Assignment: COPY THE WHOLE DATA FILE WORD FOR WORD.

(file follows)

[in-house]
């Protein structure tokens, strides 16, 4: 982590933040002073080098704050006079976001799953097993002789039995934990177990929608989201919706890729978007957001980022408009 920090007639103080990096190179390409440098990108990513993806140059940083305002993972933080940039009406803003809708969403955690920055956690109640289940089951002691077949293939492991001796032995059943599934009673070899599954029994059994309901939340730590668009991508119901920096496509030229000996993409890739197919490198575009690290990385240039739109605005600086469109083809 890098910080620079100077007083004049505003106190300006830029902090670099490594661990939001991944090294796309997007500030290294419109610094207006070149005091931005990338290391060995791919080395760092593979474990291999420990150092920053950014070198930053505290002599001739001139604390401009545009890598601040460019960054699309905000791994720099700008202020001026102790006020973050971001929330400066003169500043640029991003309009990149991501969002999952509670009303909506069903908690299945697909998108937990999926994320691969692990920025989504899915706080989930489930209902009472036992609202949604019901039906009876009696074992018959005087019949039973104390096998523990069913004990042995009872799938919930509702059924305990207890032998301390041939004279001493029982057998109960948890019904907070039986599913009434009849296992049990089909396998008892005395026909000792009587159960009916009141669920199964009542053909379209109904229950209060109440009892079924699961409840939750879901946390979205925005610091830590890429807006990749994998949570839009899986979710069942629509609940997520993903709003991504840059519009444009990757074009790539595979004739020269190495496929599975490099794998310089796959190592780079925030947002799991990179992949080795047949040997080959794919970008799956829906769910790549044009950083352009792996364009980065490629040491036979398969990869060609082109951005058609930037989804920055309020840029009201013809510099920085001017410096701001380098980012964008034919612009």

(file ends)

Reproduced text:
[in-house]
């Protein structure tokens, strides 16, 4: 982590933040002073080098704050006079976001799953097993002789039995934990177990929608989201919706890729978007957001980022408009 920090007639103080990096190179390409440098990108990513993806140059940083305002993972933080940039009406803003809708969403955690920055956690109640289940089951002691077949293939492991001796032995059943599934009673070899599954029994059994309901939340730590668009991508119901920096496509030229000996993409890739197919490198575009690290990385240039739109605005600086469109083809 890098910080620079100077007083004049505003106190300006830029902090670099490594661990939001991944090294796309997007500030290294419109610094207006070149005091931005990338290391060995791919080395760092593979474990291999420990150092920053950014070198930053505290002599001739001139604390401009545009890598601040460019960054699309905000791994720099700008202020001026102790006020973050971001929330400066003169500043640029991003309009990149991501969002999952509670009303909506069903908690299945697909998108937990999926994320691969692990920025989504899915706080989930489930209902009472036992609202949604019901039906009876009696074992018959005087019949039973104390096998523990069913004990042995009872799938919930509702059924305990207890032998301390041939004279001493029982057998109960948890019904907070039986599913009434009849296992049990089909396998008892005395026909000792009587159960009916009141669920199964009542053909379209109904229950209060109440009892079924699961409840939750879901946390979205925005610091830590890429807006990749994998949570839009899986979710069942629509609940997520993903709003991504840059519009444009990757074009790539595979004739020269190495496929599975490099794998310089796959190592780079925030947002799991990179992949080795047949040997080959794919970008799956829906769910790549044009950083352009792996364009980065490629040491036979398969990869060609082109951005058609930037989804920055309020840029009201013809510099920085001017410096701001380098980012964008034919612009």